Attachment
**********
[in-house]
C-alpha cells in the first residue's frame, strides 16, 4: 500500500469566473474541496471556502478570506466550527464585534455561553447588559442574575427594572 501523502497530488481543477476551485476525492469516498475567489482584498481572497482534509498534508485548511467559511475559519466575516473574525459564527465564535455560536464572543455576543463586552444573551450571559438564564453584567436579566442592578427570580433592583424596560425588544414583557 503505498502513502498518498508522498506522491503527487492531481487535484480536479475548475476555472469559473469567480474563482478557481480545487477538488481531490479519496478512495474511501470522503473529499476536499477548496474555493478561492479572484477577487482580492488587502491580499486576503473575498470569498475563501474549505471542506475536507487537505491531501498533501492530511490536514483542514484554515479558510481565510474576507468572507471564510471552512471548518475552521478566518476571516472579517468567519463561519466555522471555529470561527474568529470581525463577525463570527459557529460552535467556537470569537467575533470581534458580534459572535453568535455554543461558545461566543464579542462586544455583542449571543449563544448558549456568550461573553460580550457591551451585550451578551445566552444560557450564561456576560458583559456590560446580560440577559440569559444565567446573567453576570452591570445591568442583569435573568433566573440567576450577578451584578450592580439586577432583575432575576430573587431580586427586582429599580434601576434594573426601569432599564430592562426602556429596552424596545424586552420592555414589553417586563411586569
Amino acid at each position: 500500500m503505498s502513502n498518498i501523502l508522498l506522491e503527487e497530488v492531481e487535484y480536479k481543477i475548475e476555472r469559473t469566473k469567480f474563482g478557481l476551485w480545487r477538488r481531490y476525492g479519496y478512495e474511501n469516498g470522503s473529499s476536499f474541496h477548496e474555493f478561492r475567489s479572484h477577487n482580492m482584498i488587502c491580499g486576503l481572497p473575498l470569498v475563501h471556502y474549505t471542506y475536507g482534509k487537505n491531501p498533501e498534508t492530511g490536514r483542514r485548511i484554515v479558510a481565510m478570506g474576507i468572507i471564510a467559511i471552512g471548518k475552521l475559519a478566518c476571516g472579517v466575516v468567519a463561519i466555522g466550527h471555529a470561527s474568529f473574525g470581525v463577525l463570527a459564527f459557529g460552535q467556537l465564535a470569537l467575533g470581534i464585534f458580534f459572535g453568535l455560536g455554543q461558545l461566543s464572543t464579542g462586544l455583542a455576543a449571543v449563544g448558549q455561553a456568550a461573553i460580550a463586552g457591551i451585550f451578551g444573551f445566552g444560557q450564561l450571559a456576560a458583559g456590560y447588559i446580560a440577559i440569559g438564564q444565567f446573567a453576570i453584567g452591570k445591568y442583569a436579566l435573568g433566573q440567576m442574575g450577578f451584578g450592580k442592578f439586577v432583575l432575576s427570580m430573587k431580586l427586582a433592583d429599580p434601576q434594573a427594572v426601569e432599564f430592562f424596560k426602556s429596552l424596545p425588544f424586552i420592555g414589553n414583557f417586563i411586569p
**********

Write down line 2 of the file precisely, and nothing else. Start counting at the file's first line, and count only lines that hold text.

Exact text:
C-alpha cells in the first residue's frame, strides 16, 4: 500500500469566473474541496471556502478570506466550527464585534455561553447588559442574575427594572 501523502497530488481543477476551485476525492469516498475567489482584498481572497482534509498534508485548511467559511475559519466575516473574525459564527465564535455560536464572543455576543463586552444573551450571559438564564453584567436579566442592578427570580433592583424596560425588544414583557 503505498502513502498518498508522498506522491503527487492531481487535484480536479475548475476555472469559473469567480474563482478557481480545487477538488481531490479519496478512495474511501470522503473529499476536499477548496474555493478561492479572484477577487482580492488587502491580499486576503473575498470569498475563501474549505471542506475536507487537505491531501498533501492530511490536514483542514484554515479558510481565510474576507468572507471564510471552512471548518475552521478566518476571516472579517468567519463561519466555522471555529470561527474568529470581525463577525463570527459557529460552535467556537470569537467575533470581534458580534459572535453568535455554543461558545461566543464579542462586544455583542449571543449563544448558549456568550461573553460580550457591551451585550451578551445566552444560557450564561456576560458583559456590560446580560440577559440569559444565567446573567453576570452591570445591568442583569435573568433566573440567576450577578451584578450592580439586577432583575432575576430573587431580586427586582429599580434601576434594573426601569432599564430592562426602556429596552424596545424586552420592555414589553417586563411586569